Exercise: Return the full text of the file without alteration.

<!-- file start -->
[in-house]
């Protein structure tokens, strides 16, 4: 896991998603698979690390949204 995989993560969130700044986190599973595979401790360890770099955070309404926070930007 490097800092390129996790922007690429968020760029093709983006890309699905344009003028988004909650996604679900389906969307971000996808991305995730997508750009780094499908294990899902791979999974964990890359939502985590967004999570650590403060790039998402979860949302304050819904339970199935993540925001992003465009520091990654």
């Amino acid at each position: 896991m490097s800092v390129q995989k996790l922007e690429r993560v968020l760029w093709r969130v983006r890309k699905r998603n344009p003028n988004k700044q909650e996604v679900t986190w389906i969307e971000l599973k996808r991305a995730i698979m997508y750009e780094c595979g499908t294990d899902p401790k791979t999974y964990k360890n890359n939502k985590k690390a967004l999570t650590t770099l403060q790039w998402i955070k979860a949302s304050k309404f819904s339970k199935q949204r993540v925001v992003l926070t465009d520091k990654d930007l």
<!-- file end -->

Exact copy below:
[in-house]
């Protein structure tokens, strides 16, 4: 896991998603698979690390949204 995989993560969130700044986190599973595979401790360890770099955070309404926070930007 490097800092390129996790922007690429968020760029093709983006890309699905344009003028988004909650996604679900389906969307971000996808991305995730997508750009780094499908294990899902791979999974964990890359939502985590967004999570650590403060790039998402979860949302304050819904339970199935993540925001992003465009520091990654």
């Amino acid at each position: 896991m490097s800092v390129q995989k996790l922007e690429r993560v968020l760029w093709r969130v983006r890309k699905r998603n344009p003028n988004k700044q909650e996604v679900t986190w389906i969307e971000l599973k996808r991305a995730i698979m997508y750009e780094c595979g499908t294990d899902p401790k791979t999974y964990k360890n890359n939502k985590k690390a967004l999570t650590t770099l403060q790039w998402i955070k979860a949302s304050k309404f819904s339970k199935q949204r993540v925001v992003l926070t465009d520091k990654d930007l």